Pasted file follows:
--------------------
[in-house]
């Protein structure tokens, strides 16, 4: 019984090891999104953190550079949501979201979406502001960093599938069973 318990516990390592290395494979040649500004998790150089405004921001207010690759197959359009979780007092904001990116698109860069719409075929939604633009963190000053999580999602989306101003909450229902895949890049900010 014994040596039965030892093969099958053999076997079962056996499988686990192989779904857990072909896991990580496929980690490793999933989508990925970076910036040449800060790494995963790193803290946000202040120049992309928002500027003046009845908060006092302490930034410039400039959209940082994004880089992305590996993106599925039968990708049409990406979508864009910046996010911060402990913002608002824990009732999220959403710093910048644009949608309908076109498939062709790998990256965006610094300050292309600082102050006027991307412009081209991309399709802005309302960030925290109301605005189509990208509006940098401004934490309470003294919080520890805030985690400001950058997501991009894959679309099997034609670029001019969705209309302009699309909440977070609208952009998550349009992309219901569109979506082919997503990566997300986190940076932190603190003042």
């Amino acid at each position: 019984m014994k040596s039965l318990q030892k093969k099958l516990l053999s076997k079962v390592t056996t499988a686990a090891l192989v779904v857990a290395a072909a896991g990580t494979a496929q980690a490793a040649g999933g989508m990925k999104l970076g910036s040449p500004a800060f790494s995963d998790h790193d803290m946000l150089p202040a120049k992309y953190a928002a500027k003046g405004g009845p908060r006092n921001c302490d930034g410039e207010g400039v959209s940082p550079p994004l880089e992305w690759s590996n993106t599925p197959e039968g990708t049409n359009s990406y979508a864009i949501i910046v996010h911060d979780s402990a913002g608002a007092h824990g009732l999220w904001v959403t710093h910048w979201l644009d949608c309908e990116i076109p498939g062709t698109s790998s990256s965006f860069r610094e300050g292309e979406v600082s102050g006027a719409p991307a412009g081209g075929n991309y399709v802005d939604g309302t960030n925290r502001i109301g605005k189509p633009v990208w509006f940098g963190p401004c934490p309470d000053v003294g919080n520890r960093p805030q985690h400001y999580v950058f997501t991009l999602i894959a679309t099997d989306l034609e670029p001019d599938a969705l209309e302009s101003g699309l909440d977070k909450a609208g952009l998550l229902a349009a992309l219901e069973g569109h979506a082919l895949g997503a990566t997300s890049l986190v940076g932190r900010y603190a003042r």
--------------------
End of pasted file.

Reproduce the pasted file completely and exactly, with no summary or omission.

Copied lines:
[in-house]
């Protein structure tokens, strides 16, 4: 019984090891999104953190550079949501979201979406502001960093599938069973 318990516990390592290395494979040649500004998790150089405004921001207010690759197959359009979780007092904001990116698109860069719409075929939604633009963190000053999580999602989306101003909450229902895949890049900010 014994040596039965030892093969099958053999076997079962056996499988686990192989779904857990072909896991990580496929980690490793999933989508990925970076910036040449800060790494995963790193803290946000202040120049992309928002500027003046009845908060006092302490930034410039400039959209940082994004880089992305590996993106599925039968990708049409990406979508864009910046996010911060402990913002608002824990009732999220959403710093910048644009949608309908076109498939062709790998990256965006610094300050292309600082102050006027991307412009081209991309399709802005309302960030925290109301605005189509990208509006940098401004934490309470003294919080520890805030985690400001950058997501991009894959679309099997034609670029001019969705209309302009699309909440977070609208952009998550349009992309219901569109979506082919997503990566997300986190940076932190603190003042």
């Amino acid at each position: 019984m014994k040596s039965l318990q030892k093969k099958l516990l053999s076997k079962v390592t056996t499988a686990a090891l192989v779904v857990a290395a072909a896991g990580t494979a496929q980690a490793a040649g999933g989508m990925k999104l970076g910036s040449p500004a800060f790494s995963d998790h790193d803290m946000l150089p202040a120049k992309y953190a928002a500027k003046g405004g009845p908060r006092n921001c302490d930034g410039e207010g400039v959209s940082p550079p994004l880089e992305w690759s590996n993106t599925p197959e039968g990708t049409n359009s990406y979508a864009i949501i910046v996010h911060d979780s402990a913002g608002a007092h824990g009732l999220w904001v959403t710093h910048w979201l644009d949608c309908e990116i076109p498939g062709t698109s790998s990256s965006f860069r610094e300050g292309e979406v600082s102050g006027a719409p991307a412009g081209g075929n991309y399709v802005d939604g309302t960030n925290r502001i109301g605005k189509p633009v990208w509006f940098g963190p401004c934490p309470d000053v003294g919080n520890r960093p805030q985690h400001y999580v950058f997501t991009l999602i894959a679309t099997d989306l034609e670029p001019d599938a969705l209309e302009s101003g699309l909440d977070k909450a609208g952009l998550l229902a349009a992309l219901e069973g569109h979506a082919l895949g997503a990566t997300s890049l986190v940076g932190r900010y603190a003042r």